SEOUL, Feb. 23 (Korea Bizwire) — The Ministry of Justice (MOJ) is planning to reintroduce a civics test into the nation’s naturalization requirements for foreign spouses of Korean citizens. The MOJ first proposed this change of policy in April 2014.
Immigrants to Korea can become naturalized citizens by passing language and civics tests, and going through an interview process. Some individuals can be exempted from taking the tests under certain conditions. However, marriage-based immigrants can obtain Korean citizenship by passing simple interviews and inspections after residing in Korea for several years.
This streamlined procedure was the result of a revised MOJ policy that took effect in 2009. Marriage-based immigrants to Korea have been exempted from taking civics tests to acquire Korean citizenship since 2003.
However, the MOJ is concerned about the degradation of Korean language and cultural skills among marriage-based immigrants. According to the MOJ’s report published in June last year, the average score of marriage-based immigrants on the civics assessment was 54.14 percent, while that of other immigrants (e.g. employment-based) was 66.5 percent.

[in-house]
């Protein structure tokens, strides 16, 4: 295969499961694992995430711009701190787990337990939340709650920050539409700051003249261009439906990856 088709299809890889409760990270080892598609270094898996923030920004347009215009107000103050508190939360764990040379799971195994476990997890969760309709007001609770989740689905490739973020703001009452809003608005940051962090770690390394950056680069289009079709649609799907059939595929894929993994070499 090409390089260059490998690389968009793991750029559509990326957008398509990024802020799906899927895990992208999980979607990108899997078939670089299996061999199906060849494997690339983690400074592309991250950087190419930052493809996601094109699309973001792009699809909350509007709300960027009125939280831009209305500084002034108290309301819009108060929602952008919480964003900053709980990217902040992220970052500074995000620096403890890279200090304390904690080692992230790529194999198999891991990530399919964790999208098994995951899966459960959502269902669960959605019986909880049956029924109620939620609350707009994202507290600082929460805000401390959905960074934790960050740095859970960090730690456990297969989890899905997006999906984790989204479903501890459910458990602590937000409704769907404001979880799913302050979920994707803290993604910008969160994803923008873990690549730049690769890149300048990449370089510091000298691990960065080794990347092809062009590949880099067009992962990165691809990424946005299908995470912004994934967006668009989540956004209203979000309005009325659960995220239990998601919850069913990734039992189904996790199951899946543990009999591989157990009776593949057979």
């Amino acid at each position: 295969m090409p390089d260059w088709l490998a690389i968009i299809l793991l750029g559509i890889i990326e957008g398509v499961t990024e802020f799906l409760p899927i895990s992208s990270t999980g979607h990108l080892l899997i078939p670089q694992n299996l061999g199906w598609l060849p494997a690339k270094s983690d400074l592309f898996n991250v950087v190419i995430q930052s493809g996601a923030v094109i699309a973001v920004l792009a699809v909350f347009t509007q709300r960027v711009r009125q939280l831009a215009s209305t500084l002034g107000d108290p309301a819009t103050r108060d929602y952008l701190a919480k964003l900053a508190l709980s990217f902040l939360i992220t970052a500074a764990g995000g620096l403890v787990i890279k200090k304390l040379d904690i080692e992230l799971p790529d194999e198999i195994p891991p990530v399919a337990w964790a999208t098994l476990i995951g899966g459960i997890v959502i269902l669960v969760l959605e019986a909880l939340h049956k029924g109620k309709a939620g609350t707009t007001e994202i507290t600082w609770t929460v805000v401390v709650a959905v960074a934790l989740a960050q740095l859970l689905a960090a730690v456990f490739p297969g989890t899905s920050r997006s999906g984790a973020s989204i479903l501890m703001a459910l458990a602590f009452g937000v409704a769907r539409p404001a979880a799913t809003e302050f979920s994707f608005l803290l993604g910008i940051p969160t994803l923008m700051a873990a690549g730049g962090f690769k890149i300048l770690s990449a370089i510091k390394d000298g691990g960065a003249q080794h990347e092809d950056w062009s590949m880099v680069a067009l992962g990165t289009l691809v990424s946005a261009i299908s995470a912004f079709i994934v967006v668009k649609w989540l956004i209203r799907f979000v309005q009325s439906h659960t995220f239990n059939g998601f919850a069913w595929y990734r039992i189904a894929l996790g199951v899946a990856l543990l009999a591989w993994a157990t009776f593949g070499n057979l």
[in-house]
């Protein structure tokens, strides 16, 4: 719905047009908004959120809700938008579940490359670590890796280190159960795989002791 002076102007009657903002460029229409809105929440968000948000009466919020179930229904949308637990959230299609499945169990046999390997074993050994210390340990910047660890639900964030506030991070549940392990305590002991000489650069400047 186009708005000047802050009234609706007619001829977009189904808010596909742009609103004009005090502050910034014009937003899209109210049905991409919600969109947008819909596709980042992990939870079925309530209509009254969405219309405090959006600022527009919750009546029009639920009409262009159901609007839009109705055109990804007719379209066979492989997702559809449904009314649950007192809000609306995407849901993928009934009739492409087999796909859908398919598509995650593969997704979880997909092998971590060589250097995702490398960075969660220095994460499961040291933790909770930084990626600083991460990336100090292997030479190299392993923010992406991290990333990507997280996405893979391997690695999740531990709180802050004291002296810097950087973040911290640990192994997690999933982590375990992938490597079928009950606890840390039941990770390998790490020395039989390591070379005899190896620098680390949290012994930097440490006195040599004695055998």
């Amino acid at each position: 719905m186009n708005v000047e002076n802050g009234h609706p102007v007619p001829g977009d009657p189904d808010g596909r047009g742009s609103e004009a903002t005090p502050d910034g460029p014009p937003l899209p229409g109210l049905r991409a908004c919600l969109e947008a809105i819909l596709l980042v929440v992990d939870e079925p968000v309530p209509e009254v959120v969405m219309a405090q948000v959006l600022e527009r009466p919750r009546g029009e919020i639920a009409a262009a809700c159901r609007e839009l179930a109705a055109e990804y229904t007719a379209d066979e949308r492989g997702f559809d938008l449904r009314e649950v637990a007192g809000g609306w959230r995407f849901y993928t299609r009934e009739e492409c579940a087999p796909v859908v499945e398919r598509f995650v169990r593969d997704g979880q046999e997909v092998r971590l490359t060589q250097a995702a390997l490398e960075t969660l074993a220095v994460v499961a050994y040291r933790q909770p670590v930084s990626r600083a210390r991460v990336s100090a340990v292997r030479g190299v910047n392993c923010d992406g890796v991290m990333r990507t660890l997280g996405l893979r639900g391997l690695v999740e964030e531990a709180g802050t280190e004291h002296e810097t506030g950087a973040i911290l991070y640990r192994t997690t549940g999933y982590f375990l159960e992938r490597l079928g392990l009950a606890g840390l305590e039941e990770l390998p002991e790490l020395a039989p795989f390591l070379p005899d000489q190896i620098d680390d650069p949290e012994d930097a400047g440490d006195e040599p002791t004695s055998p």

The MOJ is also considering the introduction of an eligibility rule which grants a conditional residence visa to marriage-based immigrants at the time of their first arrival to Korea, and an F-5 (permanent residence) visa two years after arrival conditional on meeting language skill requirements.
By J.W. Choi (email@example.com)